Parenting in theDigital WorldHolly GerlaSam HarrisEmily McMason 29 April 2013
Whats new in 2013?•o Pew Internet and American Life Project• “Slut Shaming”• Facebook pros and conso danah boyd: Is Facebook Destroying the AmericanCollege Experience?
Cell Phone Use By Teens"One in four teens are “cell-mostly” internetusers, who say they mostly go online usingtheir phone and not using some other devicesuch as a desktop or laptop computer.""78% of teens now have a cell phone, andalmost half (47%) of them own smartphones.""23% of teens have a tablet computer, a levelcomparable to the general adult population."
Slut Shaming• "...using photos and videos to turn a girls private lifeinside out." (NPR Story)• "...the UnSlut project reminds us that technology is notto blame for sexual shaming—our culture is. - Slate.com• teaching kids about consentmore resources on ourGender/Social Healthboard
Facebook Pros and Cons"Facebook is not itself the problem. The issue stems fromhow youth use Facebook and the desire that many youthhave to focus on building connections to people thatthink like they do. ”- danah boyd, "Is Facebook Destroying the American College Experience?""...millions of users of these networks have supplanted theirprofile pictures with that symbol to display their supportand hope that the Justices will rule in favor of marriageequality."- "Painting the Internet Pink." The New Yorker, 27 Mar. 2013
Issues/Concerns Raised in ourCommunitygeneral cell phone mannerso when is it okay to be on your phone?o when is it not?profanity and inflammatory speecho what does your language say about you?o when it goes viral and other consequenceso what does a like say about you?pornographyo why are kids looking at it?o what are they learning from it?photo sharing: Instagram, Snapchat, etc.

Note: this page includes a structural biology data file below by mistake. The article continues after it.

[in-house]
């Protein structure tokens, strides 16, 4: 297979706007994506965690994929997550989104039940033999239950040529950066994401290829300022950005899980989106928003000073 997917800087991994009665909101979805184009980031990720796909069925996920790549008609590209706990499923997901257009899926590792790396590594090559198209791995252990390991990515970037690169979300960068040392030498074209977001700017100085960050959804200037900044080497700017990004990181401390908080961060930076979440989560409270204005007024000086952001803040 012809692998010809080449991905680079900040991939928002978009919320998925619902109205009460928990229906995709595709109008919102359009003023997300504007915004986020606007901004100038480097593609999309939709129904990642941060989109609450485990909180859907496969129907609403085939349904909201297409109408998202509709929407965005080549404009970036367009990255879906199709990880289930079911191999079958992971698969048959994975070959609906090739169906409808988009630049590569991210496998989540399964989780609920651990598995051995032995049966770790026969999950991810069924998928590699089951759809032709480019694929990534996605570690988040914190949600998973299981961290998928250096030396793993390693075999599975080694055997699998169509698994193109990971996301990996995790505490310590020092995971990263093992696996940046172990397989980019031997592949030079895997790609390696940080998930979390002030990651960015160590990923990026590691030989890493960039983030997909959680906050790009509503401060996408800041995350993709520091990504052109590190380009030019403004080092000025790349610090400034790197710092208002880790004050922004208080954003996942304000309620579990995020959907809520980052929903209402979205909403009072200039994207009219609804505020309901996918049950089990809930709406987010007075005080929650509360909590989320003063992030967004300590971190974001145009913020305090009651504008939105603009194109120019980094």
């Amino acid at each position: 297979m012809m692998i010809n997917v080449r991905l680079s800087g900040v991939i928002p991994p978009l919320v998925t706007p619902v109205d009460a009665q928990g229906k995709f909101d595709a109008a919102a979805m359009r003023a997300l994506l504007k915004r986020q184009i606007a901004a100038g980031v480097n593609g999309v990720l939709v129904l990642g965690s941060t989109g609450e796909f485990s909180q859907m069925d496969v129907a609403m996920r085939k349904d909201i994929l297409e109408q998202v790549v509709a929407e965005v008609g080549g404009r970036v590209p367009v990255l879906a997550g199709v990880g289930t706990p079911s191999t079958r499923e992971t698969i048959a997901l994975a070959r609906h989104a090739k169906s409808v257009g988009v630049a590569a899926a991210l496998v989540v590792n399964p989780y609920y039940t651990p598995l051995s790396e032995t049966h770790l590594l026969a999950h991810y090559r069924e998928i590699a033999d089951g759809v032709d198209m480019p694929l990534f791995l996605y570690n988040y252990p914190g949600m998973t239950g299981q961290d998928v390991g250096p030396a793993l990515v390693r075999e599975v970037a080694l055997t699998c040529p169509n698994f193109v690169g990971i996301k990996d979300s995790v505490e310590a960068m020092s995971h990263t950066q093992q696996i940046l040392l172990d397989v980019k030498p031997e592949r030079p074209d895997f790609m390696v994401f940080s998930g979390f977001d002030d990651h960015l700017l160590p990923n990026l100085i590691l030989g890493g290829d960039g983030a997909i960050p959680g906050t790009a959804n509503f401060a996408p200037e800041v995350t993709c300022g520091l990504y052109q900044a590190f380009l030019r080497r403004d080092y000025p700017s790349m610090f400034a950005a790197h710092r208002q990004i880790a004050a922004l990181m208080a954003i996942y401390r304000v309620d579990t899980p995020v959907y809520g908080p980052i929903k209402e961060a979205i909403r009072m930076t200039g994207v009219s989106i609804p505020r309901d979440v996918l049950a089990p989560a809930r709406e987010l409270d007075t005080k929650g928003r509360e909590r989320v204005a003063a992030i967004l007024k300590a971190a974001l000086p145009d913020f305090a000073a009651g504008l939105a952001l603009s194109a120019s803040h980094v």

What do wereally meanwhen we ask ourkids to stop andthink aboutsomethingbefore they act?
A Top Ten...List of Parenting Moments ina Digital World
...with your children. Ask them what they thinkare reasonable boundaries. You might bepleasantly surprised. Working with themcreates buy-in and a sense of joint purpose.Once the rules are set, put them in writing.1. Draw a line in the sand...and then sign a pre-nup.
2. Be wishy-washy.It’s okay to change your mind. To try a set of rules and then change them. Explaining to your childwhy the change is happening lets them know we all learn and adapt with new information.
3. Play Your Top 40.Over and over again. Remind kids that whatever they put out into the ether is there…forever. Even ifyou hit ‘delete’, it isn’t gone. Have them envision 40 people: consider how their grandparents,their teachers, the girl they have a crush on, the dean of admissions to the college of theirdreams, their potential employers, never mind their parents, are going to react when they seeyour post.
4. The Price is RightA $400 pencil? An $800 bracelet? Would youworry about these items getting lost,damaged or stolen?
5. On the CatwalkModel it. Work it. Show your kids that the rulesare livable. By everyone in the family.
6. Fly like an EagleEven when you want to be an ostrich. It istempting to put our heads in the sand andsay that kids are digital natives and are fine.Kids are also vehicular natives. Can youimagine giving your keys to an 11 year old?
7. Remember Fotomat?Where teenage employees saw your pictureseven though you were the one with thecamera? The same is true today. If your childdoesn’t have a device, that doesn’t meanthey aren’t aware, viewing, or participating indigital behaviors that may be questionable.
8. Missing PersonsIn the hours our kids are consuming mediacontent, what aren’t they doing?
9. HDL or LDL?Are your kids playing Minecraft or Halo 4? Arethey watching Cinderella or Brave?
10. Parent, party of one.Don’t be afraid to stand up to the pressure ofyour kids and your own peers and say ‘no’.